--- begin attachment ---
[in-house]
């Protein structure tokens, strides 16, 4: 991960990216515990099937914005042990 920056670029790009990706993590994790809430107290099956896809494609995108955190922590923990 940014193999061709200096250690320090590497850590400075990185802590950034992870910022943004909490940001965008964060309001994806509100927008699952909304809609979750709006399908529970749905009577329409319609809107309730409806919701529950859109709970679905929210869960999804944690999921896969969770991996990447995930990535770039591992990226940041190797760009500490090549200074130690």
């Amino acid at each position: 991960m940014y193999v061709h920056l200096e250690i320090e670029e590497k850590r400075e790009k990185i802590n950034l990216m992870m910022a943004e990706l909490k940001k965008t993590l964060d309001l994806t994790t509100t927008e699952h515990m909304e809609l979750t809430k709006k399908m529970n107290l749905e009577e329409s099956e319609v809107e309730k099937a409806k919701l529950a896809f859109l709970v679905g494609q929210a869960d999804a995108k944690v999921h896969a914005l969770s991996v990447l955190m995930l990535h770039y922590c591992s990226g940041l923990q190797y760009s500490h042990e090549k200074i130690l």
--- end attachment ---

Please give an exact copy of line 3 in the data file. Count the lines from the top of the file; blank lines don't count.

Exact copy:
């Amino acid at each position: 991960m940014y193999v061709h920056l200096e250690i320090e670029e590497k850590r400075e790009k990185i802590n950034l990216m992870m910022a943004e990706l909490k940001k965008t993590l964060d309001l994806t994790t509100t927008e699952h515990m909304e809609l979750t809430k709006k399908m529970n107290l749905e009577e329409s099956e319609v809107e309730k099937a409806k919701l529950a896809f859109l709970v679905g494609q929210a869960d999804a995108k944690v999921h896969a914005l969770s991996v990447l955190m995930l990535h770039y922590c591992s990226g940041l923990q190797y760009s500490h042990e090549k200074i130690l």